Hans Werner Henze (Dictionary of World Biography: Twentieth Century)
Article abstract: Henze is one of the most prolific European composers of the postwar era, with a catalog of published compositions numbering more than 150 works in almost every medium. His success as a modern operatic composer is unique.
The first of six children, Hans Werner Henze was born in the small Westphalien town of Gütersloh on July 1, 1926. His father Franz, a schoolteacher with strong Fascist views, found his eldest son’s artistic inclinations objectionable and discouraged him from serious musical study. Finally, in an attempt to prove to him the uselessness of a musical career, Franz allowed his son to leave the privileged Gymnasium and to become enrolled in a much less prestigious local trade school for instrumentalists. There Henze studied piano and percussion.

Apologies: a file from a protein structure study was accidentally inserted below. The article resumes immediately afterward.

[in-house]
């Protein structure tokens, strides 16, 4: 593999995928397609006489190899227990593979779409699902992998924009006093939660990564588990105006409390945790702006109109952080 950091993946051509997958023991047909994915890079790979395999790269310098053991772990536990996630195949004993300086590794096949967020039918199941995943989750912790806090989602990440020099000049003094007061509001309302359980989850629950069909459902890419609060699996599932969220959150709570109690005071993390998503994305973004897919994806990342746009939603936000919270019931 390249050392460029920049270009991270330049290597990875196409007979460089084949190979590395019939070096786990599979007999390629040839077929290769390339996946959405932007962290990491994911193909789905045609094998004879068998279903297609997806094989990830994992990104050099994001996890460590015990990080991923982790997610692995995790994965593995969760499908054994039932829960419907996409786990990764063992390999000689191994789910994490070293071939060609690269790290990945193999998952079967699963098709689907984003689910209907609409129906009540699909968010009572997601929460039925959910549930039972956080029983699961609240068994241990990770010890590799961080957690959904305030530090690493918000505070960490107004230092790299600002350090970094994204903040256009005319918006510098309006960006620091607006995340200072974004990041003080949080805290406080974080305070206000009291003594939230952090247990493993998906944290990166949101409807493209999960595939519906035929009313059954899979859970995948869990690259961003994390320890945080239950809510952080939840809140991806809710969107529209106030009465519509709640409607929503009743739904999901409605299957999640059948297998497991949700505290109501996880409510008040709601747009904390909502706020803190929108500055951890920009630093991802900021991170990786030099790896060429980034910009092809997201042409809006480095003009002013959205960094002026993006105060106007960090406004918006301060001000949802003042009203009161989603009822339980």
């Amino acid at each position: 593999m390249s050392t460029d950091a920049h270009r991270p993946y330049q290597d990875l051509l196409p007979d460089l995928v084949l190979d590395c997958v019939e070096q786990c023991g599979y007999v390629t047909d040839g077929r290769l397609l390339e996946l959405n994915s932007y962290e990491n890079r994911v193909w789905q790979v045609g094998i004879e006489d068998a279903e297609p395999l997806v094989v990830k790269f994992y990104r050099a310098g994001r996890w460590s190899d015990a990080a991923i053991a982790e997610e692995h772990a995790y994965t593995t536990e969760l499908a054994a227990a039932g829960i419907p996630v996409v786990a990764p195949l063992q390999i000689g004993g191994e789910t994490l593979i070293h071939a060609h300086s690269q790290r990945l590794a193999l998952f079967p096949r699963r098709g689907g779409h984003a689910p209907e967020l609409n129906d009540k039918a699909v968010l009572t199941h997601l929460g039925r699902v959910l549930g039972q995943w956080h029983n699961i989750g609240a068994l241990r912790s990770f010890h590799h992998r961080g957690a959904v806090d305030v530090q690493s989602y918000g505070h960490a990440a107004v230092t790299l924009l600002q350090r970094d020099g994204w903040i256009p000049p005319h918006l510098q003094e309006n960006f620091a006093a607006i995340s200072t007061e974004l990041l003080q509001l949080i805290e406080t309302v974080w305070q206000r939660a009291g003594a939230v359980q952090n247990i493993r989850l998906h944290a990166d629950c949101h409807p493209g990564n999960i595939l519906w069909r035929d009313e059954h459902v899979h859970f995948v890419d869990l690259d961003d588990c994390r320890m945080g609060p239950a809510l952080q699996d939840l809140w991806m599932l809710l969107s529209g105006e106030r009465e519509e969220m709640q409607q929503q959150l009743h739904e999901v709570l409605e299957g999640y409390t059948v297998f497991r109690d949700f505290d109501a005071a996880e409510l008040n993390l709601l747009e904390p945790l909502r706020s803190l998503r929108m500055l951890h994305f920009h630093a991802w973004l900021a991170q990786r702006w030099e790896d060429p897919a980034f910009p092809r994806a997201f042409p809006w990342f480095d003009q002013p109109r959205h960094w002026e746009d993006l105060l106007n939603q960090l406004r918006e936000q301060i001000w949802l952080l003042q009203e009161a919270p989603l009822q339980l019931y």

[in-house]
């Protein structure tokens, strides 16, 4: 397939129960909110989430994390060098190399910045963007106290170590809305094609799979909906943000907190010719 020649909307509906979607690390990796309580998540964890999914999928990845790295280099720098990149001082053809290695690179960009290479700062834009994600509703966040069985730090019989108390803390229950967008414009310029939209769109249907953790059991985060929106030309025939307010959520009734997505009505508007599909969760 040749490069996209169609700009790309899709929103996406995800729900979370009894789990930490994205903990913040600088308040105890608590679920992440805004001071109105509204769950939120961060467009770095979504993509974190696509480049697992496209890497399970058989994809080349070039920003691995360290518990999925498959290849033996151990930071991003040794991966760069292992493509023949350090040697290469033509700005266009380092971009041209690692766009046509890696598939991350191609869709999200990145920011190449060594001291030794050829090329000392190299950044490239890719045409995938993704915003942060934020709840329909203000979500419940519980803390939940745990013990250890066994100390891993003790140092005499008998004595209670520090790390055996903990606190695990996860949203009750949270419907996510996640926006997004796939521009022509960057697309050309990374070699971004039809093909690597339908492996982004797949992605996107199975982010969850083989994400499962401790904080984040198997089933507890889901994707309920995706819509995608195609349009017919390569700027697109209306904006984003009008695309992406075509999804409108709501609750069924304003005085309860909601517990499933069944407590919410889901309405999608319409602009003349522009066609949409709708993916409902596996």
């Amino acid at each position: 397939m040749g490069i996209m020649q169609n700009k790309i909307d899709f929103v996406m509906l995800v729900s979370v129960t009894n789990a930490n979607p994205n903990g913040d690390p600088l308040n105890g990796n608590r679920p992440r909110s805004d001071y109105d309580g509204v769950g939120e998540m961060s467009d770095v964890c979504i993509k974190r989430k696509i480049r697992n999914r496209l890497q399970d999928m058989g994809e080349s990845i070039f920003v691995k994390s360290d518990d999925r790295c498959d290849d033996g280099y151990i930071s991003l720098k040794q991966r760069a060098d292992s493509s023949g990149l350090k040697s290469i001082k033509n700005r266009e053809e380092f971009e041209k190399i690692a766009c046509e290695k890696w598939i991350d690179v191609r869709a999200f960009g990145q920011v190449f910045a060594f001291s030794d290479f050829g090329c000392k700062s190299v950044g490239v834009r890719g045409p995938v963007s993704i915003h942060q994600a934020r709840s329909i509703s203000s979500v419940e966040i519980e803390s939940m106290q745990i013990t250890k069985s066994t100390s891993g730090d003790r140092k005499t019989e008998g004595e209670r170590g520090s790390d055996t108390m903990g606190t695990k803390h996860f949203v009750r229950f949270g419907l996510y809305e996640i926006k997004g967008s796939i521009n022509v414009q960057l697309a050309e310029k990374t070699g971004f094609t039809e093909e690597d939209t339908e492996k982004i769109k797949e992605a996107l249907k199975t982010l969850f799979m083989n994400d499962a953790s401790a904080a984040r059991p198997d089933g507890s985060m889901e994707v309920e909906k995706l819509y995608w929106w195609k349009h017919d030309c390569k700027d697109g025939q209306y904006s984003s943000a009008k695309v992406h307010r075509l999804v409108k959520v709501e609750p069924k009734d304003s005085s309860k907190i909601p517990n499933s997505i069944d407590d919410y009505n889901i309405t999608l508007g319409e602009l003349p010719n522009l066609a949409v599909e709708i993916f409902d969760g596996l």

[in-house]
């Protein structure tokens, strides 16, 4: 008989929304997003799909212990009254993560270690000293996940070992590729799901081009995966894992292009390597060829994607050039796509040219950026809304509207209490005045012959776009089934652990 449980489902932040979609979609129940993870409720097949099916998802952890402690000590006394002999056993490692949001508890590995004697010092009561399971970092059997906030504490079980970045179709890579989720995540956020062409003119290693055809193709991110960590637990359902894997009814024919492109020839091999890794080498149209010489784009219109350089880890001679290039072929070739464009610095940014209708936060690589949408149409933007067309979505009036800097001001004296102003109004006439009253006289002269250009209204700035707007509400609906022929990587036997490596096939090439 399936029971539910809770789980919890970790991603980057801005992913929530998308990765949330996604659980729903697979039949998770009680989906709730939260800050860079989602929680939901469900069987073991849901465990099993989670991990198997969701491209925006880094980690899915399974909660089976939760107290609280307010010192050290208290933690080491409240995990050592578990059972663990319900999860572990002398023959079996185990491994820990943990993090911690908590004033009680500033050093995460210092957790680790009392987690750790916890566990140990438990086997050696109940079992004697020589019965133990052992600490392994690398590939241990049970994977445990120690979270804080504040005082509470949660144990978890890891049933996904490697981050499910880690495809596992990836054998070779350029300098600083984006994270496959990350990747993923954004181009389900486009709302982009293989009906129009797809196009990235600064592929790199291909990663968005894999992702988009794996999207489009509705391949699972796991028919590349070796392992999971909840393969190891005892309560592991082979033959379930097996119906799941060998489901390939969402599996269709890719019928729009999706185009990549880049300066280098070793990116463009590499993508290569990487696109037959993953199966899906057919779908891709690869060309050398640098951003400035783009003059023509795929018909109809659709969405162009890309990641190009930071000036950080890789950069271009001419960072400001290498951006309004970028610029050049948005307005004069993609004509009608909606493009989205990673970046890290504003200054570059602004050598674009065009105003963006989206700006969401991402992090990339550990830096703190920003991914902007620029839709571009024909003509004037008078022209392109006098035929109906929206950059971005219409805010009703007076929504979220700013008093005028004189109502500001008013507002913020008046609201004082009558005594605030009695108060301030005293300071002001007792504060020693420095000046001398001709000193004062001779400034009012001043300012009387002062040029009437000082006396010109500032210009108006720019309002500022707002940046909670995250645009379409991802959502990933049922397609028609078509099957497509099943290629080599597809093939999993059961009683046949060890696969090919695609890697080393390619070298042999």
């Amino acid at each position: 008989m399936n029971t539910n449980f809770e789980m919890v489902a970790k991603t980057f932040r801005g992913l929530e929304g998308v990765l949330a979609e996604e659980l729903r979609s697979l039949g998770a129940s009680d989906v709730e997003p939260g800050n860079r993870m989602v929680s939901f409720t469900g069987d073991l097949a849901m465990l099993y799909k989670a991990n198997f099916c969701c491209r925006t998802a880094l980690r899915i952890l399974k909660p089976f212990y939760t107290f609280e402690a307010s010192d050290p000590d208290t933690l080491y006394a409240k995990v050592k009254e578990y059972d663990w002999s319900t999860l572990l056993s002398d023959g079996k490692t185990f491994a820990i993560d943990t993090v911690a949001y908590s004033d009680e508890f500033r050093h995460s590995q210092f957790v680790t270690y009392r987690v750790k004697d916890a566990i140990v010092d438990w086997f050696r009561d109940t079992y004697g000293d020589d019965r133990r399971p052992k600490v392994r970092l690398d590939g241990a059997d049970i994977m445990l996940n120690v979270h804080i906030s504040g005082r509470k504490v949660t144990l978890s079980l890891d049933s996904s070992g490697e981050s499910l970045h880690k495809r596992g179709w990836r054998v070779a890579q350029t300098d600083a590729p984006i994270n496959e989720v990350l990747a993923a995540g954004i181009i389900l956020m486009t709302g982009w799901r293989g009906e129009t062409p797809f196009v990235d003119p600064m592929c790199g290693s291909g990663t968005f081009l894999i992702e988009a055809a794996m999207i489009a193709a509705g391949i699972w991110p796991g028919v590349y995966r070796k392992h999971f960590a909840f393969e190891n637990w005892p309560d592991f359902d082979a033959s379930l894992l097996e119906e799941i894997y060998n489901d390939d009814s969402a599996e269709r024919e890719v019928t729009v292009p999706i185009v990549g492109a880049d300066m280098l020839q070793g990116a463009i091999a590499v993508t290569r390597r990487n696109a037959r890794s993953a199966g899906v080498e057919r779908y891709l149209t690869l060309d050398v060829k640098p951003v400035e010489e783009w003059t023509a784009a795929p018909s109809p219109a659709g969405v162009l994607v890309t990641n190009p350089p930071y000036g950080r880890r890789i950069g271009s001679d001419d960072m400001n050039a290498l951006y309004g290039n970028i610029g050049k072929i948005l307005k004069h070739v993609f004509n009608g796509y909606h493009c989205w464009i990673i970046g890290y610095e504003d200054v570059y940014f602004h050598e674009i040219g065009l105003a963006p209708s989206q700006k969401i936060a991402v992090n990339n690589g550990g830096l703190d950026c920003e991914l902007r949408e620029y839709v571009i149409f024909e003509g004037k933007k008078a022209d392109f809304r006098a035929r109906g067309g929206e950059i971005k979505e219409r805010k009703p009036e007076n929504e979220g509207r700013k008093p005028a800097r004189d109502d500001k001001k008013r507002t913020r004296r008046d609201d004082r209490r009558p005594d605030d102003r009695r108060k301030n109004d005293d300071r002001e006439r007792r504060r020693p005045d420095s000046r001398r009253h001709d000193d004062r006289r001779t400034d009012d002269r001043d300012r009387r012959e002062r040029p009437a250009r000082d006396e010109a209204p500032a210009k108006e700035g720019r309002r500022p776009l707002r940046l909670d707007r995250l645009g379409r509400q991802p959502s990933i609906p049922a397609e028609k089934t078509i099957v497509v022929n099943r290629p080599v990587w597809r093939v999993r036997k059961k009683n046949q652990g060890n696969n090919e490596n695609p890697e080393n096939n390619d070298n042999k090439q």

In 1944, the eighteen-year-old Henze was drafted into the Germany army. Although he was intended for service in an armored division in Poland, Henze was transferred to a unit charged with the production of Nazi propaganda films (an item that Henze omitted from his official 1980 autobiographical sketch). Captured by the advancing British in May, 1945, Henze was released in mid-July. Returning home, he found himself the head of his household, for his father had yet to be released by the Allies. To support his mother and five siblings, Henze first worked for the British occupation forces as a transport laborer. Within...
(The entire section is 2252 words.)
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